Former Clansmen step inside the Lion’s den

WEB-Football Players-Natasha Wahid

As of July 8, 2013, three former football Clansmen have been signed to the BC Lions’ practice roster: Keynan Parker, Kyle Miller and Andrew Marshall. These three happen to be the only non-import (Canadian) players on the Lions’ practice roster, meaning that they act as opposition for the Lion’s players during practices, but can still be signed by any team to their actual roster.

Current players, Chandler Gayton (defensive back) and Janne Lahtinen (quarterback) seem to hold their former teammates in pretty high regard. “All of them work hard,” the two said, almost simultaneously.

Gayton continued, “Andrew and Kyle especially were just great leaders on the team. It’s too bad having them leave, but all of us expect all three of them to do well. Keynan was only here for a year so we didn’t get to see how he interacted with the team as much, but Andrew especially was a motor that drove the team last year.”

Marshall is the latest Clansman to sign with the Lions; but with nine sacks during the 2012 season and the title of second team all-star in the GNAC (Great Northwest Athletic Conference), Marshall is bringing plenty to the table.

“Looking at his film, he’s a high motor kid, meaning he doesn’t stop . . . he plays a position of need. Any time you can get a kid who can rush the passer and get sacks, they pay those guys a lot of money,” said James Colzie, the Clan’s new Defensive Coordinator. “They pay those guys a lot of money,” he repeated.

With 72 total tackles last season, former SFU Defensive Back, Kyle Miller, was the first of the three to sign with the BC Lions on June 24. According to Colzie, Miller has been a constant presence at the Clan’s summer workout sessions.

“Kyle’s gonna work hard, that’s his mojo. He’s gonna work hard, he’s gonna be in the right spot, he’s gonna be on time, actually he’ll be early. He’ll be early to everything. He’s gonna work his butt off. I mean, we had our camp two weeks ago and he was out here working out after the kids were done.”

Just after Miller, on June 25, Parker, son of legendary Lion, James “Quick” Parker, added his name to the Lions’ practice roster after a brief run with the Montreal Alouettes. Parker was a high school sports hero at St. Thomas More Collegiate in Burnaby before heading to Oregon State to play football.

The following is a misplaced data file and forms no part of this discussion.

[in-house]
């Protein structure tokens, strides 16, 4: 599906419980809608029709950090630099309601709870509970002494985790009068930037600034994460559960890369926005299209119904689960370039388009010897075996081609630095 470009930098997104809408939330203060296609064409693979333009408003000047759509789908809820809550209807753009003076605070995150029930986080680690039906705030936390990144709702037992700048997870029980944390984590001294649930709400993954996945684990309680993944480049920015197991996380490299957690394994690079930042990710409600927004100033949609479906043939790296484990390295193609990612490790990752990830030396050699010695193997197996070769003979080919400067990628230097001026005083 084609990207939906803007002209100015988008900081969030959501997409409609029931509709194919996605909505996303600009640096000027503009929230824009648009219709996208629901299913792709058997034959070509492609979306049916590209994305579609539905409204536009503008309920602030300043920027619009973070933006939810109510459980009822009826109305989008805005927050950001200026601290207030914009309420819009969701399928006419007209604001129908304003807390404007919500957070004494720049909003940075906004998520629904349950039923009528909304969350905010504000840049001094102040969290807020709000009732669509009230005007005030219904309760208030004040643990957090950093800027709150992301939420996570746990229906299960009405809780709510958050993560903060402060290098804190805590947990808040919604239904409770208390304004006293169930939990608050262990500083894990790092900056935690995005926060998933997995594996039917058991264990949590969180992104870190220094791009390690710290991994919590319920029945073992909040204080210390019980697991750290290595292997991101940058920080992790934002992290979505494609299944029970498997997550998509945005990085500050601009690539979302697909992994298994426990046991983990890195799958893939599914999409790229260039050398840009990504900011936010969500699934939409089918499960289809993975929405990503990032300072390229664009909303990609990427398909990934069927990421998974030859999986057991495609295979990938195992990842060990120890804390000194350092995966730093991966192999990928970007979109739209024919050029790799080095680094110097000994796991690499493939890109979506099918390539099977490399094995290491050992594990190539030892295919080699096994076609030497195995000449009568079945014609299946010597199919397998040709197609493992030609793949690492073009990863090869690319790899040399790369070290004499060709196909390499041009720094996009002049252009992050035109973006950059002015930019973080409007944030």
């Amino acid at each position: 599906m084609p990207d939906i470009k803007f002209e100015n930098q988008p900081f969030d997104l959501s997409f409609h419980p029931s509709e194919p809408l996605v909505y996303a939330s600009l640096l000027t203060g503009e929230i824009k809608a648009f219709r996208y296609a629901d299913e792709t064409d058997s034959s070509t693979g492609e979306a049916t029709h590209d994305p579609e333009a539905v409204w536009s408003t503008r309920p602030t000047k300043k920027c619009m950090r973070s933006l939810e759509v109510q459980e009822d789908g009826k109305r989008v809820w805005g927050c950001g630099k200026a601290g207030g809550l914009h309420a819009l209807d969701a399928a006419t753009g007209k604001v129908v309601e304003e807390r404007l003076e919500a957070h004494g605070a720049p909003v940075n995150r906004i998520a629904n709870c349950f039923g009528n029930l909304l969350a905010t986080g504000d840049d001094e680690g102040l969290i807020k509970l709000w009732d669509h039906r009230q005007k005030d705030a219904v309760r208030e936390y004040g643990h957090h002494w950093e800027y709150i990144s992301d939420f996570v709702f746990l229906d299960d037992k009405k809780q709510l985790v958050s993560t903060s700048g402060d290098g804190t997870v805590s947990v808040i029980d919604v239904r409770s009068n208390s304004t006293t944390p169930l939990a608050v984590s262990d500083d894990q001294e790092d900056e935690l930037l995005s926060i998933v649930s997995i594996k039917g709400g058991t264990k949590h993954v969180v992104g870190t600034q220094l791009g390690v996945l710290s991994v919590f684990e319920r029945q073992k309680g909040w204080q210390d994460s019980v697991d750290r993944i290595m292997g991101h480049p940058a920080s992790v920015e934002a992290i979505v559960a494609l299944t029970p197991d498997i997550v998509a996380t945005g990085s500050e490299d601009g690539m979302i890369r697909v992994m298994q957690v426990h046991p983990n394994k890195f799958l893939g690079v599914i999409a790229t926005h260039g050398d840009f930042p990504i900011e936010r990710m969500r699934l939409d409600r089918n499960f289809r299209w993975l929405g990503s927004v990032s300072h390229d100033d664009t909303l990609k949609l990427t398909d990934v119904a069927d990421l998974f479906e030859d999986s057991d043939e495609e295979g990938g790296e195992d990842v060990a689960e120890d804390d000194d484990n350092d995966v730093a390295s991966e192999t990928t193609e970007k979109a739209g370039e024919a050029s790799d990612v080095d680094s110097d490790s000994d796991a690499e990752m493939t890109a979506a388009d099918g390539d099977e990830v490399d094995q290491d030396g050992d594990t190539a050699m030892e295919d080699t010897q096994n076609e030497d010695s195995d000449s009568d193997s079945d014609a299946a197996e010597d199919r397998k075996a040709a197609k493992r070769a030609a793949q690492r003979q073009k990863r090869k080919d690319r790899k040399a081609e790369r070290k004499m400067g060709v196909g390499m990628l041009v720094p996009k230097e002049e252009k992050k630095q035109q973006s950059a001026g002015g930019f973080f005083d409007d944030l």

In pursuit of more playing time and the opportunity to have a hand in both offense and defense, Parker returned home to Simon Fraser for his final college season.

“Keynan looks the part. He did a good job on the pro day. BC took him. Basically, they took him off what he did that day out there. And he looked good, he looked real good. He ran his drills good. I actually did the drills for him. Polite kid, great kid,” said Colizie.

The success stories of Parker, Miller, and Marshall come in the wake of the Clan’s first real foray into Division II NCAA waters.

According to Colzie, worries about how SFU’s new status will affect recruiting are unfounded. “Everybody feels, in this city, that since we’re NCAA now, that we’re just gonna be recruiting American kids . . . well, I am American, but some of our best players are guys that literally grew up in Vancouver. Even though we are playing in the NCAA, you can still be a Canadian kid and succeed here.”

This is certainly true for the three BC natives whose names are now prominently displayed in orange on the Lions’ website. It’s safe to assume they won’t be the last Canadian Clansmen to make good.

After transferring from Eastern Washington University, Chandler Gayton is quick to point out that while the depth at SFU may not be comparable to a Division I NCAA team, the talent levels aren’t lacking in the least. “There’s definitely the talent here,” Gayton said. “I mean you look at the players we have like Lamar and Jamal, Kyle Kawamoto, all the receivers we have, speed-wise, they match up with a lot of the receivers [at Division I levels].”

James Colzie put it simply. “You really just want opportunity. Once you get the opportunity, then, however it works, that’s just how it goes. Just the opportunity to play professional football, that’s all they [the players] want. If they do and it doesn’t work out, they can at least say that they got that chance.”